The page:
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Building Innovation is a collection of stories by 90.5 fm WESA reporters about the Pittsburgh region focusing on efficient government operation, infrastructure and transportation, innovative practices, energy and environment and neighborhoods and community.

County Receives $3.4 Million In Gaming Grants For Community Development

More than $3.4 million in gaming returns will be distributed to 14 community and economic development initiatives through the Redevelopment Authority of Allegheny County.

Community groups and organizations looking to jumpstart a business, improve a park or start a program or project were eligible to apply for grants up to $500,000.

The money is generated from state casinos through a daily assessment of the facility’s gross terminal revenue. For every dollar of revenue produced from slot machine play, 54 cents is returned to state residents, according to the Pennsylvania Gaming Control Board.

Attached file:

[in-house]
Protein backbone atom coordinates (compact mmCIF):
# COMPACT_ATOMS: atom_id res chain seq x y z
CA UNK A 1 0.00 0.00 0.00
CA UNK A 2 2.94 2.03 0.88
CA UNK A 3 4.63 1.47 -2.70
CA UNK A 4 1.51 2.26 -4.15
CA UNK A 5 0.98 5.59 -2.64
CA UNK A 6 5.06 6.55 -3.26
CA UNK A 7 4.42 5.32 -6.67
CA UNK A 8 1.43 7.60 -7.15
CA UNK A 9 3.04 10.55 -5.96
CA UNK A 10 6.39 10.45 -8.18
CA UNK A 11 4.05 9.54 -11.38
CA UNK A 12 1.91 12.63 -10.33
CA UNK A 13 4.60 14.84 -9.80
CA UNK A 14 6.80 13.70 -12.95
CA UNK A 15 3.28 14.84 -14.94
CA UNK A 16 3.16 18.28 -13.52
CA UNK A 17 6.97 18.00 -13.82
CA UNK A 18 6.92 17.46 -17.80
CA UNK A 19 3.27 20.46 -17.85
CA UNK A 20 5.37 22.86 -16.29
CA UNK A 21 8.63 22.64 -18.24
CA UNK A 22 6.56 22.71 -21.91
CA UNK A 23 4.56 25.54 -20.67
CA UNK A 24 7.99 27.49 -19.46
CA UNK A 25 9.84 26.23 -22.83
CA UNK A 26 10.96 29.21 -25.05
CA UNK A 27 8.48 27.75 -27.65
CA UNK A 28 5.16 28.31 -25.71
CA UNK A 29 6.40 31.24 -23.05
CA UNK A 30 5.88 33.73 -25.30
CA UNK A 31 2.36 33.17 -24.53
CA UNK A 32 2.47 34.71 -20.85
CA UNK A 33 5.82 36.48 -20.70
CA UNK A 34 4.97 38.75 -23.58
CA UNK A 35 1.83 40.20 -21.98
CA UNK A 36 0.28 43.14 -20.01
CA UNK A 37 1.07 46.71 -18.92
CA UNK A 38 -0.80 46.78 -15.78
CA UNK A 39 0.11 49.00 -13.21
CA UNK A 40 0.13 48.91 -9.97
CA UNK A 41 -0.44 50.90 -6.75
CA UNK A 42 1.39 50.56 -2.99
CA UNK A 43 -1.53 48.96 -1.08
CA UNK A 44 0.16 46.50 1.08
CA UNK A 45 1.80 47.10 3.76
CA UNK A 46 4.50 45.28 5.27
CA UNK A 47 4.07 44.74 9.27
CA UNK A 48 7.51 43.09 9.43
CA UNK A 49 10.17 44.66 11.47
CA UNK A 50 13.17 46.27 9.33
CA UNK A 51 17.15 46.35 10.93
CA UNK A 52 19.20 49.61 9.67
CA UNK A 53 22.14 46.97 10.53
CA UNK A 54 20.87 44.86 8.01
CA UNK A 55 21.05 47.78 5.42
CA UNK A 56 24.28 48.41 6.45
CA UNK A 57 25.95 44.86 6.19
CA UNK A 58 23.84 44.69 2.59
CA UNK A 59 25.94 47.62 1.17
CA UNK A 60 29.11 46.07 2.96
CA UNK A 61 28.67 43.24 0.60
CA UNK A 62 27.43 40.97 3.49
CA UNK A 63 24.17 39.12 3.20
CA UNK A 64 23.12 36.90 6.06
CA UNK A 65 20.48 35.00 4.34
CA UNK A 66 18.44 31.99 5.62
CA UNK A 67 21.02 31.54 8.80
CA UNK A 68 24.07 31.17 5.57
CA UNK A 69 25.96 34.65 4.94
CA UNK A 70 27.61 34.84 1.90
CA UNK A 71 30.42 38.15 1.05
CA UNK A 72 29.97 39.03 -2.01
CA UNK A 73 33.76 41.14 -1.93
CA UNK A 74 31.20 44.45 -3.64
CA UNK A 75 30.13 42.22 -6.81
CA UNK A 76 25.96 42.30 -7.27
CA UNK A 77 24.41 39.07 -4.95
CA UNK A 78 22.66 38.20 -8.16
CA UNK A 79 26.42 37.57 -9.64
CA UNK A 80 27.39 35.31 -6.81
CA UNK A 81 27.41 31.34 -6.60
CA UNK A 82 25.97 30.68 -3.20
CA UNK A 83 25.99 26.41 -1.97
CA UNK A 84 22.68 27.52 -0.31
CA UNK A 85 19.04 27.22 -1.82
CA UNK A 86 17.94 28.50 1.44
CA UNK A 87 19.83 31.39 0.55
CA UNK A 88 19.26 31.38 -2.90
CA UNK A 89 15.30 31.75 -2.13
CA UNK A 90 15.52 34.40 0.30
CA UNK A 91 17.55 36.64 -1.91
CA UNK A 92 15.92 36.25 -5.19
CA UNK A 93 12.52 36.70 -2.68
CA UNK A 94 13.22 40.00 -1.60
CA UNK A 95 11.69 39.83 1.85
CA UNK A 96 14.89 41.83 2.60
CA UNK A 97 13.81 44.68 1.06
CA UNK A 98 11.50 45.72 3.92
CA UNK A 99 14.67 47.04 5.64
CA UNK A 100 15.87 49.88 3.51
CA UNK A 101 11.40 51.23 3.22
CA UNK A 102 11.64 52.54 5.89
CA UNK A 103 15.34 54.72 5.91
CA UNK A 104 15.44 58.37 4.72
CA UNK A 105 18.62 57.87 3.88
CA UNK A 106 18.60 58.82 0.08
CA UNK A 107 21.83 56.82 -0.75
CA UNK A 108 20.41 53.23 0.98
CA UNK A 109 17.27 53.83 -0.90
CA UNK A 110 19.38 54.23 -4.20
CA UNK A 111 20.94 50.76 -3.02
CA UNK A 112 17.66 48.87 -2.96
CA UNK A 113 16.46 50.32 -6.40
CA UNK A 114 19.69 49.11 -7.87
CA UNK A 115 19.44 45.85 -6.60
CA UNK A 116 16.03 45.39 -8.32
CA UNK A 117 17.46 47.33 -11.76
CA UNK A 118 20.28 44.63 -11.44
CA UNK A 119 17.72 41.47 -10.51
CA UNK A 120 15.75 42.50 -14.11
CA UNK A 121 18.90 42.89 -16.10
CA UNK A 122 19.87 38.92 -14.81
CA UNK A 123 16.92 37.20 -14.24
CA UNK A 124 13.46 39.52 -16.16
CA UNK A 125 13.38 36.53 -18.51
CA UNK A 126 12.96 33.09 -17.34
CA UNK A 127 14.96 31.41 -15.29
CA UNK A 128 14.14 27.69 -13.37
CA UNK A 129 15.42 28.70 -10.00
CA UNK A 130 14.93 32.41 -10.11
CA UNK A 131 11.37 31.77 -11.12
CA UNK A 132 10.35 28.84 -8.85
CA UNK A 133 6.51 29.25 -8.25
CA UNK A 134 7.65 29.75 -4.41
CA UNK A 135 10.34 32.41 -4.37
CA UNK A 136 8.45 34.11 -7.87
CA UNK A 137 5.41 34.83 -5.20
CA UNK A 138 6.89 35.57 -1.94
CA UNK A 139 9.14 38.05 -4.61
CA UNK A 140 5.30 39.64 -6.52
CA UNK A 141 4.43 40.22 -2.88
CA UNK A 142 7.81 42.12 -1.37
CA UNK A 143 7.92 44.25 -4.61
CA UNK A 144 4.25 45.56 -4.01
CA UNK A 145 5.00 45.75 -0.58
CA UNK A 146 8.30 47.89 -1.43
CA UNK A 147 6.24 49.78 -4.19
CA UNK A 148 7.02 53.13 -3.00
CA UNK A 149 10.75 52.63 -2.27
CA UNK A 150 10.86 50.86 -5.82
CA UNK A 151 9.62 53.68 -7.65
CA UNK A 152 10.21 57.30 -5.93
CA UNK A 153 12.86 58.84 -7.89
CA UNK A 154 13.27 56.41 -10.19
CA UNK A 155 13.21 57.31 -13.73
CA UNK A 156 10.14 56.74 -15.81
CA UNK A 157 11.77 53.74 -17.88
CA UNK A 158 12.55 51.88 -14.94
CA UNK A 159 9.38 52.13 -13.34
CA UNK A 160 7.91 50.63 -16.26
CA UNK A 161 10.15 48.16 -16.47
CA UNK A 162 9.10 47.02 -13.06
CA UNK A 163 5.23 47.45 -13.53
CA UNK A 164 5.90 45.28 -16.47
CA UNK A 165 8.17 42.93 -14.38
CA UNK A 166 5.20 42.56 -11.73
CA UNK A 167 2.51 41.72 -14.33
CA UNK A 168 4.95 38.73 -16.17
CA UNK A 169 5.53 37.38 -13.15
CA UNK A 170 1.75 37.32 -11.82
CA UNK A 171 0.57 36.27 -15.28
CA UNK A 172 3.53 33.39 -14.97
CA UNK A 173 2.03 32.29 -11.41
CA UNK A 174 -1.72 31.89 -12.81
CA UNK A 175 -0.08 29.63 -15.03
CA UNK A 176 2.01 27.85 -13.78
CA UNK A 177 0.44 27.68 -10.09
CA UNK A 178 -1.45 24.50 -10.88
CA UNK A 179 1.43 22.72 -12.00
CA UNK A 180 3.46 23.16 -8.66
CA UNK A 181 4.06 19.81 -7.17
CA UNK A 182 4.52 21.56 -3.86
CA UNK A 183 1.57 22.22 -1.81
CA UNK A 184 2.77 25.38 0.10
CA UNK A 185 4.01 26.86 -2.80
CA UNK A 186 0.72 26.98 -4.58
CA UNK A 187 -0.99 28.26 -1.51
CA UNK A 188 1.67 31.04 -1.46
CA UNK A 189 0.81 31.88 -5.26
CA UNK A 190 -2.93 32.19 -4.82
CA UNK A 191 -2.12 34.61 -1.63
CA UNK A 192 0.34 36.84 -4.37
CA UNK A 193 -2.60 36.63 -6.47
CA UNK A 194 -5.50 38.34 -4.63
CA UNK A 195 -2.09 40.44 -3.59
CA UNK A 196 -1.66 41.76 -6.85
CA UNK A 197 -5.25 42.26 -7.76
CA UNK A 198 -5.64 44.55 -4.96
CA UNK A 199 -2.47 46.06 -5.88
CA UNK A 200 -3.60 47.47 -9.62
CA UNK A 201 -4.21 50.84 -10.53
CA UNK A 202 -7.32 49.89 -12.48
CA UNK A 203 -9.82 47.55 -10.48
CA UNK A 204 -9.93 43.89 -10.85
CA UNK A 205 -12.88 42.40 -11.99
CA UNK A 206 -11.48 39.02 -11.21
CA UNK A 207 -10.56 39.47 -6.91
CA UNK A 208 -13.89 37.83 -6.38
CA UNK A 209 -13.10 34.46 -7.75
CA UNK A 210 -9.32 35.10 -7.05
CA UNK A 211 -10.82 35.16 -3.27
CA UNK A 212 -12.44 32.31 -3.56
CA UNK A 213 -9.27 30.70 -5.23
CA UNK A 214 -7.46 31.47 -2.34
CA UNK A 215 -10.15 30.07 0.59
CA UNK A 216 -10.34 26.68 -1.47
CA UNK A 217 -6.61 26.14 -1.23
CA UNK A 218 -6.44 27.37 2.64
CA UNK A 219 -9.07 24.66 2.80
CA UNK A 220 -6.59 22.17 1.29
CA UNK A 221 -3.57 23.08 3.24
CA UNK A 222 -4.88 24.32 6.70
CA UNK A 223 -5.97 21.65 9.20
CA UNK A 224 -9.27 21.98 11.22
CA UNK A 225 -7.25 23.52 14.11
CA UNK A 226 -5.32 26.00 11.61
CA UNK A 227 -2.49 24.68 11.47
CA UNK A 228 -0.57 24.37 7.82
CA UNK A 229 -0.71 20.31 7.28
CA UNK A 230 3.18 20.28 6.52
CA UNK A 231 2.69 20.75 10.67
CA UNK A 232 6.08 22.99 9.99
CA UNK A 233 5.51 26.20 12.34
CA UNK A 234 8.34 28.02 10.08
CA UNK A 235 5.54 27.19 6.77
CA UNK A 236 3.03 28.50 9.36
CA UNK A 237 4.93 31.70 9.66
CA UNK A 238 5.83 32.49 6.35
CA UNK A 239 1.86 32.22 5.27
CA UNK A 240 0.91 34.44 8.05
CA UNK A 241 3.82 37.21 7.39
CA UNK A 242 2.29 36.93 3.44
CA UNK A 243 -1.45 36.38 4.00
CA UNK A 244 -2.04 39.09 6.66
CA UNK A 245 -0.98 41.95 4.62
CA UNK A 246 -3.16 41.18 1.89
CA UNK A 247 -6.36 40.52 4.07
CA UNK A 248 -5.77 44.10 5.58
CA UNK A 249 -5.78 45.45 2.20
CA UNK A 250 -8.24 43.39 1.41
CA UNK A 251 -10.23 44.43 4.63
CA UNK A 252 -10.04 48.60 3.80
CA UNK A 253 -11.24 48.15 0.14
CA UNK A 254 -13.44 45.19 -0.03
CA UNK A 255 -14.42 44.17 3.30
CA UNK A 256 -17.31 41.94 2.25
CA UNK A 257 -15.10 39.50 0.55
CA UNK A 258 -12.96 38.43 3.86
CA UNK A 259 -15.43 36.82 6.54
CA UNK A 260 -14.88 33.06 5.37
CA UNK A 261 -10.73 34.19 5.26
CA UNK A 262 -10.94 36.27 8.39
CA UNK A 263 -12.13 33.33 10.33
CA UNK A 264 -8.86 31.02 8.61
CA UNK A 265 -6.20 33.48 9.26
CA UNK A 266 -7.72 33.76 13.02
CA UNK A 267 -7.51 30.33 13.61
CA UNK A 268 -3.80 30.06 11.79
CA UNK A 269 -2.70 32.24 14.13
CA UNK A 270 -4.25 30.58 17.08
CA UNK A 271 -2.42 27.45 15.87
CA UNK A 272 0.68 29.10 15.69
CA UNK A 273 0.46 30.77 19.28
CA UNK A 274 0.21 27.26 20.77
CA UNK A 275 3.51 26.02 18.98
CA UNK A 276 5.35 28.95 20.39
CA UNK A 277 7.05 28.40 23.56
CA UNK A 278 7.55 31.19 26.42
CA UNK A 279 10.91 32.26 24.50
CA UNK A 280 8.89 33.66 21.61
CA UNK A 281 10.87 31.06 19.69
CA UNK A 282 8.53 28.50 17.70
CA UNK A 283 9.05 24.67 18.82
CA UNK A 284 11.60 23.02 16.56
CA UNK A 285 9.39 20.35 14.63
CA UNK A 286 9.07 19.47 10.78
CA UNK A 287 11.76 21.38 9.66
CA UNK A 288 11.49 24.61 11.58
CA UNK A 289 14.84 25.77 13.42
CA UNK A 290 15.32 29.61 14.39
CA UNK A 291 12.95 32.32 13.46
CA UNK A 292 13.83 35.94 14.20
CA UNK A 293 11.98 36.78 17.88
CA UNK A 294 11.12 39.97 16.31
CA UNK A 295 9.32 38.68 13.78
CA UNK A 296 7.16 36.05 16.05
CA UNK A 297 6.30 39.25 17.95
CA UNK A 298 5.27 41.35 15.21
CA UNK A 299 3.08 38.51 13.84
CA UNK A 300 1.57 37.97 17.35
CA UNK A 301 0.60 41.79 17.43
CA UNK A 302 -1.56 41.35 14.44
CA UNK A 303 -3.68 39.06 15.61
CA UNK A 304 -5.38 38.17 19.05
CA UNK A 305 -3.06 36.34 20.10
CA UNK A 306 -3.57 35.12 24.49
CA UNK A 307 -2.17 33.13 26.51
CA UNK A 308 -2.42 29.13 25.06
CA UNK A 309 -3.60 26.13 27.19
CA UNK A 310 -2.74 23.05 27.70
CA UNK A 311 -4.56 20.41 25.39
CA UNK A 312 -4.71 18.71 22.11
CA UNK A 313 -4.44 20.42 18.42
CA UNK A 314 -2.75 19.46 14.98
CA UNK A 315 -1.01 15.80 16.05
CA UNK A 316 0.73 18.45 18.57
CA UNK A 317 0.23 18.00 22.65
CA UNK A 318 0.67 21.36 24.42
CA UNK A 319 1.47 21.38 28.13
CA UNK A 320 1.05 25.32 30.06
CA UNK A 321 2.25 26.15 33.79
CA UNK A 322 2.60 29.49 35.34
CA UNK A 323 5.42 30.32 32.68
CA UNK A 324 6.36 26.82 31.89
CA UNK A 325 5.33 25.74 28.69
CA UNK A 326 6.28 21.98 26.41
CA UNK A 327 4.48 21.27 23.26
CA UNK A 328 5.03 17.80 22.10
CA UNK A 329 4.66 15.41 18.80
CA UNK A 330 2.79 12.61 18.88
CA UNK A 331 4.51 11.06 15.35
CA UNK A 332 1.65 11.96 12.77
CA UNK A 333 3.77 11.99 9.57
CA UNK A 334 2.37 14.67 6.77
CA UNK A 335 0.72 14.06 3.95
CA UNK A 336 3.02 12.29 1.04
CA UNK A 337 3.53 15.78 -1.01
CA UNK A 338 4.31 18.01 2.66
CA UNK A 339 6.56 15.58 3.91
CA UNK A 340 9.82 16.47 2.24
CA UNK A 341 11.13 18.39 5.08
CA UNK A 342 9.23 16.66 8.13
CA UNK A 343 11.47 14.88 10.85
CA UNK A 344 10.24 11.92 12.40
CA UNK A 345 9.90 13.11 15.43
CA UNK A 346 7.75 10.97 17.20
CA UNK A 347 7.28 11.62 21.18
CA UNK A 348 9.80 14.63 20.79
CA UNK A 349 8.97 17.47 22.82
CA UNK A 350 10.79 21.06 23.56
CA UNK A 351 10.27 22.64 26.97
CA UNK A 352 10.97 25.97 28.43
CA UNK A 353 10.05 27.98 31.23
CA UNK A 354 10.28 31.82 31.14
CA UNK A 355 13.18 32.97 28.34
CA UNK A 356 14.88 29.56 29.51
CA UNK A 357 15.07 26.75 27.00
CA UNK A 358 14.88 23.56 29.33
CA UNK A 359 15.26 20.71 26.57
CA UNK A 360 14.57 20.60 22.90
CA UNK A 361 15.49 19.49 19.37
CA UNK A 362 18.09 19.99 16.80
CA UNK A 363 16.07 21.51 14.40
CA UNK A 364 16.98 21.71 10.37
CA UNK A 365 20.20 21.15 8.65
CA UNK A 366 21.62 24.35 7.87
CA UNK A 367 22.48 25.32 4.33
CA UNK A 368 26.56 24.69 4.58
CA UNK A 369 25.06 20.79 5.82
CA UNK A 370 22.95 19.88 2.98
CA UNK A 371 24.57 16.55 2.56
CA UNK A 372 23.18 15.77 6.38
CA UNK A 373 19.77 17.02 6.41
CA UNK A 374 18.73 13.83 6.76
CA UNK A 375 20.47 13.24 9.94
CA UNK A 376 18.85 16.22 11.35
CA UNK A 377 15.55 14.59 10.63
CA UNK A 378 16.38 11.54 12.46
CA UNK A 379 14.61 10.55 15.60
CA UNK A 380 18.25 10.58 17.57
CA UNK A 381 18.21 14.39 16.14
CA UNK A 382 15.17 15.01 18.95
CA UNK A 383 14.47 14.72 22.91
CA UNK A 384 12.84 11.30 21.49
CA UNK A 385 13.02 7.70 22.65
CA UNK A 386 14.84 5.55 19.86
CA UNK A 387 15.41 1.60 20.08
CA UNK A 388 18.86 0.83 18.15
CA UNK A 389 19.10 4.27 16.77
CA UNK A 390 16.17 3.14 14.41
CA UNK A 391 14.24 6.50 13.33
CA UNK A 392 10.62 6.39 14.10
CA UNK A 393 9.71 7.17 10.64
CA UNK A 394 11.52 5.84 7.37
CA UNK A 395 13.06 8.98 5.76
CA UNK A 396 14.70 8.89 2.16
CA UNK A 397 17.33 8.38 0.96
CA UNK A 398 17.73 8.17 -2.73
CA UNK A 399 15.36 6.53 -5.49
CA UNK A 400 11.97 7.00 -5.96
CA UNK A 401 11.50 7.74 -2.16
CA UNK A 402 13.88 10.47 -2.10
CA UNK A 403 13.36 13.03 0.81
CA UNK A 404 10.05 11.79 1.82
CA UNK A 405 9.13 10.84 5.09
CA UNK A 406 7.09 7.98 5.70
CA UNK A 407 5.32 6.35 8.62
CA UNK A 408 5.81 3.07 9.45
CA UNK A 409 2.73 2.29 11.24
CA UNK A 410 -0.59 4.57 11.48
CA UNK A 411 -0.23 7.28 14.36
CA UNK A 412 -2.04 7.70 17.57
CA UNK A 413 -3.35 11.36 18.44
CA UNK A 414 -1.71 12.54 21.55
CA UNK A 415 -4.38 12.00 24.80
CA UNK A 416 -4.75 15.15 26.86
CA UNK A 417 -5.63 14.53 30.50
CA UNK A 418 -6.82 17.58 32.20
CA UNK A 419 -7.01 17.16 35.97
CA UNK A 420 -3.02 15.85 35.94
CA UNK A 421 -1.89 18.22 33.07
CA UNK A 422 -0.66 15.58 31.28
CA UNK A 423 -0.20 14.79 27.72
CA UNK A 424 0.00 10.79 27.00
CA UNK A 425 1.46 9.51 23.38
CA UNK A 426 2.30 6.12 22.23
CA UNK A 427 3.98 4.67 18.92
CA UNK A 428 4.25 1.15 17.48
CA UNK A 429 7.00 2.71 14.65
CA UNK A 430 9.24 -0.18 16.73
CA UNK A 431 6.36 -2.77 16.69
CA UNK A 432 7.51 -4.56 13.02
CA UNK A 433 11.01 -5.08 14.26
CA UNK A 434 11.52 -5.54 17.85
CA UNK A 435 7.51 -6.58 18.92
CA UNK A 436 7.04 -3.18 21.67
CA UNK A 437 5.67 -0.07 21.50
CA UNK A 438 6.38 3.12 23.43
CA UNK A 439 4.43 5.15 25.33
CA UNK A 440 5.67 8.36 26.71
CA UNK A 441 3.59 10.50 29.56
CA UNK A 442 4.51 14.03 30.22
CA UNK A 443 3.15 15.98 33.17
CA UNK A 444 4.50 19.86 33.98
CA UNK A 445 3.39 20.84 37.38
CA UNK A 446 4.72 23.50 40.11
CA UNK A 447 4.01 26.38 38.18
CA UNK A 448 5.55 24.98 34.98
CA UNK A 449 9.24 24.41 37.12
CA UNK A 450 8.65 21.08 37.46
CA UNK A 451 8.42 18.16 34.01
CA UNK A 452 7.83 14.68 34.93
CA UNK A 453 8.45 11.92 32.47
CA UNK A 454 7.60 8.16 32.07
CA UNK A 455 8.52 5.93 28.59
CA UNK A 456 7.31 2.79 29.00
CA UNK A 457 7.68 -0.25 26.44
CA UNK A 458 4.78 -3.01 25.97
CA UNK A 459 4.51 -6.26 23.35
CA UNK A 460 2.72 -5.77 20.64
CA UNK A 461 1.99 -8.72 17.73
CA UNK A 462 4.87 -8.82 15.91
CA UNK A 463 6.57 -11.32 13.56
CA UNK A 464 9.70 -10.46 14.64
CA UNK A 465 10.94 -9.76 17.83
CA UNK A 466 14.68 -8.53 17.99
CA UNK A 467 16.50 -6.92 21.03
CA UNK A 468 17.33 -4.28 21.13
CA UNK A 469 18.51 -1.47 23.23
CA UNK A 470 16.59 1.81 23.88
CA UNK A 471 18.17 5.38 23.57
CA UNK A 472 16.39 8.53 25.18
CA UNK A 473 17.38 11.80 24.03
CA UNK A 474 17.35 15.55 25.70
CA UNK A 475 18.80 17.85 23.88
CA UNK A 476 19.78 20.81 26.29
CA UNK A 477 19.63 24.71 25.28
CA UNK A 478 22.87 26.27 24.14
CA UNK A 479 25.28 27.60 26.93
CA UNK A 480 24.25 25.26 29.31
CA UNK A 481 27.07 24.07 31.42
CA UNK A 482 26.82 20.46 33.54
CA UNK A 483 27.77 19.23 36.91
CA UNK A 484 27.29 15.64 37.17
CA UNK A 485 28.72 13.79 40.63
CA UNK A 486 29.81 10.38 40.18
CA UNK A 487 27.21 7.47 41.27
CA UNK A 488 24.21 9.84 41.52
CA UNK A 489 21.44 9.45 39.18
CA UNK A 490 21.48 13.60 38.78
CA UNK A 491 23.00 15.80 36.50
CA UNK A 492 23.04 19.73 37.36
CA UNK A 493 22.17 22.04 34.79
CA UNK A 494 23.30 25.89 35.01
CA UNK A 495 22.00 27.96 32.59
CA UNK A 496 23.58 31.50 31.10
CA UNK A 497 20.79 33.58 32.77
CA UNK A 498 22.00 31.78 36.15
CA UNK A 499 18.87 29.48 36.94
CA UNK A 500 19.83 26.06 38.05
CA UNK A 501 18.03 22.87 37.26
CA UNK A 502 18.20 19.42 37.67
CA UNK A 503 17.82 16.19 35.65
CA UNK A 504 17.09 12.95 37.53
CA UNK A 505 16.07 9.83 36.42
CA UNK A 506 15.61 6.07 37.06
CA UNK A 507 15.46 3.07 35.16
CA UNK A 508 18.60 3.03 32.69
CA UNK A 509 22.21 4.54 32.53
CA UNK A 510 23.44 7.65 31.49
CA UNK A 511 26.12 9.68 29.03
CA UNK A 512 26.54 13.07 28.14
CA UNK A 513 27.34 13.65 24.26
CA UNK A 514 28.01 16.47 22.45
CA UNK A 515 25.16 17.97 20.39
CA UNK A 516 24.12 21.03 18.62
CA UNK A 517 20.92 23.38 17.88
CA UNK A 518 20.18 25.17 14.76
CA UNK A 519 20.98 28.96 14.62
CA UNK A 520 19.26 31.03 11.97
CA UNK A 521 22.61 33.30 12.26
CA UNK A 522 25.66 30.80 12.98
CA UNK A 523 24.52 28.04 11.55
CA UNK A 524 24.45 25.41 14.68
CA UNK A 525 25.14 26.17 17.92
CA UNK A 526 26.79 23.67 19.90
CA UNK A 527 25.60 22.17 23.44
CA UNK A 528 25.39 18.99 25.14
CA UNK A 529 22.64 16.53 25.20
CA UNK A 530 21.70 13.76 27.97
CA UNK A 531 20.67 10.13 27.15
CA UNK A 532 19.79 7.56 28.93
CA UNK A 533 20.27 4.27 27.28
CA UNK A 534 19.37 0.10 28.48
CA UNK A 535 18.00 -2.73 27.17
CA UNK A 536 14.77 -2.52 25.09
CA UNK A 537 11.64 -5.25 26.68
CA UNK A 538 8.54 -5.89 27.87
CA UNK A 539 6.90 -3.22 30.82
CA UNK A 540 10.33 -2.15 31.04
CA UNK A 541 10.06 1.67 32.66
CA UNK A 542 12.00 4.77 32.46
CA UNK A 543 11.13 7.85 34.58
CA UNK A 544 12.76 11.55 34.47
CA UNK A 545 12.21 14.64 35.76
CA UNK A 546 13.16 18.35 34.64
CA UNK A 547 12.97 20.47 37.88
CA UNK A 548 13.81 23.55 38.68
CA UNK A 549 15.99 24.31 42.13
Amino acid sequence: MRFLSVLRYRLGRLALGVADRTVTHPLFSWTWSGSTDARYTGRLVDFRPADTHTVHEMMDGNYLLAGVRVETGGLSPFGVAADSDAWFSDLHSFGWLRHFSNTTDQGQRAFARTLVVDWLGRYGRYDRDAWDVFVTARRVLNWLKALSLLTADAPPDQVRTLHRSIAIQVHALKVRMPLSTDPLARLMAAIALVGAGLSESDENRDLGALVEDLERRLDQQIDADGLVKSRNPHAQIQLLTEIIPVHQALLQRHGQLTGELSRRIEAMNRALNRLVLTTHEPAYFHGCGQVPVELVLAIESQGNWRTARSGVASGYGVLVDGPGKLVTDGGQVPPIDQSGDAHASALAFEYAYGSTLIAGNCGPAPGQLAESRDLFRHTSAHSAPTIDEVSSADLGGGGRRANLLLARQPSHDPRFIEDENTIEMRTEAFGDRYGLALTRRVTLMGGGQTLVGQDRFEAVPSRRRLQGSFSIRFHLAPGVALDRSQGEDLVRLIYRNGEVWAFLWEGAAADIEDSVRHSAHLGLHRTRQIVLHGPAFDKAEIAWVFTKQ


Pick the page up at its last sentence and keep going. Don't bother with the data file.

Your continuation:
Allegheny County Chief Executive Rich Fitzgerald said the revenue will benefit regional powerhouses like the Pittsburgh Ballet Theater, the cultural district and Pittsburgh Symphony Orchestra. Vacant lots in the Millvalle, Etna and Sharpsburg areas will also be open for rehabilitation to get the blighted lots back on the tax rolls and into development, he said.

Ballet theater officials pledged to construct three dance studios. PSO will put theirs toward Heinz Hall  renovations. The Historical Society of Mt. Lebanon is expected to renovate the historic former McMillan House as the Mt. Lebanon History Center, and the Woodlands Foundation will build a multi-purpose building for staff offices and residential housing, Fitzgerald said.

He said community groups can use the grants to leverage collaborating partners.

“Gaming money might be just a small piece but it gives kind of a jump start or priming of the pump, if you will, for projects to move forward,” he said.

One of the projects promises to create 496 new full-time jobs. Stemnion, Inc. works in stem cell research to heal diabetic ulcers and burns. The company was granted $500,000 to expand facilities and launch its first clinical project.

“So they’ve been getting contracts with the Department of Defense on war wounds," Fitzgerald said. "Things have been happening there, and the fact that they’re doing this in Pittsburgh right in our backyard with some of the great scientific and research folks that are here investing in this will invest in our future and invest in jobs.”